A lone boatman
|Illustration by Dao Quoc Huy
by Dang Toan
Having dropped the net, old Ngu swam one more round before he reached the shore and rested his head on a tuft. A cluster of hyacinth flowers was floating lazily towards him, like the vague memories that were drifting into his mind.
When he was still a soldier of the water special force, he often swam in such rivers, putting clusters of hyacinth flowers on his head as camouflage. He never forgot the itchy feeling of the flower roots. He felt that his destiny was closely tied to the river.
Twenty years had flown by since he worked as a boatman at the Gao boat landing. He was homeless when his friend from his old army unit, who was the chairman of the commune, helped him get the job. When the former comrades-in-arms were about to take leave of each other, the communal chairman said:
"Remember, safety comes first!"
He smiled instead of replying. He had lived with the river for almost all his life. During his time in the army unit, he was often likened to an otter. However, he told himself not to be subjective. Human lives were the most precious thing and he could not betray the people's trust.
Having dropped the clusters of hyacinth flowers from his shoulders into the river, he slowly walked onto the shore. The moonlight on the sixteenth of the Lunar month was crystal-clear and the droplets falling from his robust body were sparkling. He took the kerchief from the verandah and wiped his hair.
Around his house near the landing, some women were talking. He heard the voice of a fishwife:
"Since old Ngu worked here, this landing has become more animated and warm. Don't you think so?"
"What the hell do you think it's warm when it's very cold in early morning and we have to wait for the boat?" said a bony-faced banana seller, trying to balance two full baskets on her bicycle.
"I think it's really warming to have him here. Do you remember that boatwoman the other day? We had to wait until day broke, as she was still sleeping soundly. We were late for the market a lot of times!" another fishwife said.
"Our children were also late for school because of that woman," old Beo said, chewing areca and betel. "And you know, from the day this old man started working here, it seems like this fishwife went to market more often. Old Ngu is still single, so you feel sorry for him, I think."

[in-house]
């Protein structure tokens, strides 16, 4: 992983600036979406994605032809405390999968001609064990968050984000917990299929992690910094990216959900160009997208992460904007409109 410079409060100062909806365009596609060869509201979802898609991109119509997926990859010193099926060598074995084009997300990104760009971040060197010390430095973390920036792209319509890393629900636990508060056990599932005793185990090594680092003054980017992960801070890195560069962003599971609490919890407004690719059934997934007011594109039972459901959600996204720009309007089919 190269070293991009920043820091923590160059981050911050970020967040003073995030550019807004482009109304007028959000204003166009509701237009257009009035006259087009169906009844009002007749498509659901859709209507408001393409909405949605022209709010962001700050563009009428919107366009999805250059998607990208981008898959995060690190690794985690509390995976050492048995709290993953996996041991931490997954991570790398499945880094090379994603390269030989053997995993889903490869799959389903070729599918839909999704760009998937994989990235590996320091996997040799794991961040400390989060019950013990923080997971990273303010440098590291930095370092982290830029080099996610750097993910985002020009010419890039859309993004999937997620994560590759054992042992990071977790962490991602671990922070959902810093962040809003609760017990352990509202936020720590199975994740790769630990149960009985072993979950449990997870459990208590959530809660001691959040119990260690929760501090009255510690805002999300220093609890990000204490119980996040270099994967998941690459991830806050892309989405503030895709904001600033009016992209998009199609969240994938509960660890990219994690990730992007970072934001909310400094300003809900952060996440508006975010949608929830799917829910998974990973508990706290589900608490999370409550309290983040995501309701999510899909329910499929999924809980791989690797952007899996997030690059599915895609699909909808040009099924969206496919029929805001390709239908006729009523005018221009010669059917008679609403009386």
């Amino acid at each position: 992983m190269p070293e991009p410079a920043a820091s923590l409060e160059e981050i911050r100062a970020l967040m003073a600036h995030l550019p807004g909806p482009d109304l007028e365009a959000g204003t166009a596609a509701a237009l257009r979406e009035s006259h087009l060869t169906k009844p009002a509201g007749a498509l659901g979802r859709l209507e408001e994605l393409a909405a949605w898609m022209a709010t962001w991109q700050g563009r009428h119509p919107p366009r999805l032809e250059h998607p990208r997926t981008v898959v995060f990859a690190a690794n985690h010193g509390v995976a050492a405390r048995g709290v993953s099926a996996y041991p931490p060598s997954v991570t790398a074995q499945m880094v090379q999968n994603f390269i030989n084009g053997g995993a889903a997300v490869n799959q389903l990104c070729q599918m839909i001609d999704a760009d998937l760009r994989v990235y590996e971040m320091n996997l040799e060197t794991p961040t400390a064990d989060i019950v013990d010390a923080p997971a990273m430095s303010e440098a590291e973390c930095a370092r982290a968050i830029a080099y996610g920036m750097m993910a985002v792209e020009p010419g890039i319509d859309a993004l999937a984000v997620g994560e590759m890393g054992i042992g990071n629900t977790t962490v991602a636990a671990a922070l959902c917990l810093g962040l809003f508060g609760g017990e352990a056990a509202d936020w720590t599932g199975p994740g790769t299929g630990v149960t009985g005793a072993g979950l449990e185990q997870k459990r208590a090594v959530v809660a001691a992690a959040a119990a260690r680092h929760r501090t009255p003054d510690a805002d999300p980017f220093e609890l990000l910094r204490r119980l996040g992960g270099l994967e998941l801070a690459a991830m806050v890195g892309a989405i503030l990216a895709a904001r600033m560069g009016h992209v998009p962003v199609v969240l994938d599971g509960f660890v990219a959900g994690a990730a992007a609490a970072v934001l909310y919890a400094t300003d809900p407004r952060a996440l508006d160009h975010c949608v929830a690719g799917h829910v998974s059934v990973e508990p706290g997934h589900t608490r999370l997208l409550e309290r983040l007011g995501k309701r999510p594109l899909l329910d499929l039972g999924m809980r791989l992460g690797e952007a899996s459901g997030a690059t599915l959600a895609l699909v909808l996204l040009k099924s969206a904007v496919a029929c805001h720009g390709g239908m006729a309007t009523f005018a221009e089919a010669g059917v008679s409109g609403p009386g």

"Go ask him yourself!" the fishwife replied. "I disregard him! Yes, he's strong enough, but I think there is something wrong with him. I wonder why he has not deigned to look at women around here. How cold those eyes are!"
"You've been here a lot of times, so try to find ways to warm his eyes! You've always sneaked loving looks at him!"
Teased by these women, the fishwife started getting angry. Meanwhile, the boat was approaching.
"Stop it! Look, the boat is coming."
Old Ngu jumped onto the bank. The boat was a bit unstable. A moment later, the boat again turned its nose and old Ngu was about to row to the other side of the river.
"Can I pay you when I return from the market?" the fishwife said to the boatman.
"No! It's a rule that all customers have to pay me before getting on the boat. It says so on the Notice Board over there, can't you see it?"
The fishwoman looked angry, struggling to get some money and put it into the boatman's big hand, before she said:
"What does this government do now? It can't even build a small bridge for people to cross the river."
All the people in the area thought that the boatman was much needed now. In the past, when boatwoman Thuyen still worked here, everyone had to be present at the exact same time or they could not cross the river. But the case of old Ngu was the opposite. In rain or shine, day or night, whenever there was a customer who needed to cross the river, he served them right away, provided that the price was doubled. He worked diligently with a sense of responsibility. One day, he was rowing the boat with a lot of schoolchildren on board when a strong wind came. The river became muddy and was churning, but he told the children to sit still and in order. Then he rowed the boat with all his might across the raging river to the other side, getting them there safe and sound. It was probably because of his experience as a soldier that he was able to act so responsibly.
The Gao boat landing was only about three kilometers from the village, but when night fell, it felt as desolate as a remote mountain area. After dinner, old Ngu hung the hammock he had kept from the army on two bamboo trees and lay on it to enjoy the breeze. Gazing up at the moon, he wondered why there were almost no boat-goers on these moonlit nights.
He suddenly got up and took advantage of the moonlight to work on the field he had made during his spare time. To everyone's surprise, in this small patch of field, the rice plants were growing well. Actually he did the weeding during the night not only for pleasure, but also to guard against the thieves who came for his bananas.